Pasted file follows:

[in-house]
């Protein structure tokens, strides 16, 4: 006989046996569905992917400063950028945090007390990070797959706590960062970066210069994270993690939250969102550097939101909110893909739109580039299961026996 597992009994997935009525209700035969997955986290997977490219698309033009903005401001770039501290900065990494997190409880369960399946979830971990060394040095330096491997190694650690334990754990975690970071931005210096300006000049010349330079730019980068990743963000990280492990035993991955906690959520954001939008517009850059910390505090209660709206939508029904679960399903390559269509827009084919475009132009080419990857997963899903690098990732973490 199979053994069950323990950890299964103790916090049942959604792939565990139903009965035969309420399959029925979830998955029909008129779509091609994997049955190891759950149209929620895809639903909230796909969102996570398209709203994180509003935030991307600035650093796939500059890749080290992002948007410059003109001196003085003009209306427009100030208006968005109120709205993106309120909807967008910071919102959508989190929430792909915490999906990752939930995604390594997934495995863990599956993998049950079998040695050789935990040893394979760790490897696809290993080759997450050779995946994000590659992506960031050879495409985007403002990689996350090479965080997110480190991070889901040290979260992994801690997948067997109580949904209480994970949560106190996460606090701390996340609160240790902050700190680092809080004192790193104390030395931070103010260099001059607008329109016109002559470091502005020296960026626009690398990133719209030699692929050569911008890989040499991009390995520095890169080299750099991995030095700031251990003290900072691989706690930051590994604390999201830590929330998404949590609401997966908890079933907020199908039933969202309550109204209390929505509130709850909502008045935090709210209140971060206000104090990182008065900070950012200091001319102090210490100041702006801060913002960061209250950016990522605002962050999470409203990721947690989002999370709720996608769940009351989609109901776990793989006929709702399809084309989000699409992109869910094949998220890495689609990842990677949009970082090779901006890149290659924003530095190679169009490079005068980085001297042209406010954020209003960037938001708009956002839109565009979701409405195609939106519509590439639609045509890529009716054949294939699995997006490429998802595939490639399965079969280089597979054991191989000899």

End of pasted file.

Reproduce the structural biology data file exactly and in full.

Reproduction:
[in-house]
């Protein structure tokens, strides 16, 4: 006989046996569905992917400063950028945090007390990070797959706590960062970066210069994270993690939250969102550097939101909110893909739109580039299961026996 597992009994997935009525209700035969997955986290997977490219698309033009903005401001770039501290900065990494997190409880369960399946979830971990060394040095330096491997190694650690334990754990975690970071931005210096300006000049010349330079730019980068990743963000990280492990035993991955906690959520954001939008517009850059910390505090209660709206939508029904679960399903390559269509827009084919475009132009080419990857997963899903690098990732973490 199979053994069950323990950890299964103790916090049942959604792939565990139903009965035969309420399959029925979830998955029909008129779509091609994997049955190891759950149209929620895809639903909230796909969102996570398209709203994180509003935030991307600035650093796939500059890749080290992002948007410059003109001196003085003009209306427009100030208006968005109120709205993106309120909807967008910071919102959508989190929430792909915490999906990752939930995604390594997934495995863990599956993998049950079998040695050789935990040893394979760790490897696809290993080759997450050779995946994000590659992506960031050879495409985007403002990689996350090479965080997110480190991070889901040290979260992994801690997948067997109580949904209480994970949560106190996460606090701390996340609160240790902050700190680092809080004192790193104390030395931070103010260099001059607008329109016109002559470091502005020296960026626009690398990133719209030699692929050569911008890989040499991009390995520095890169080299750099991995030095700031251990003290900072691989706690930051590994604390999201830590929330998404949590609401997966908890079933907020199908039933969202309550109204209390929505509130709850909502008045935090709210209140971060206000104090990182008065900070950012200091001319102090210490100041702006801060913002960061209250950016990522605002962050999470409203990721947690989002999370709720996608769940009351989609109901776990793989006929709702399809084309989000699409992109869910094949998220890495689609990842990677949009970082090779901006890149290659924003530095190679169009490079005068980085001297042209406010954020209003960037938001708009956002839109565009979701409405195609939106519509590439639609045509890529009716054949294939699995997006490429998802595939490639399965079969280089597979054991191989000899």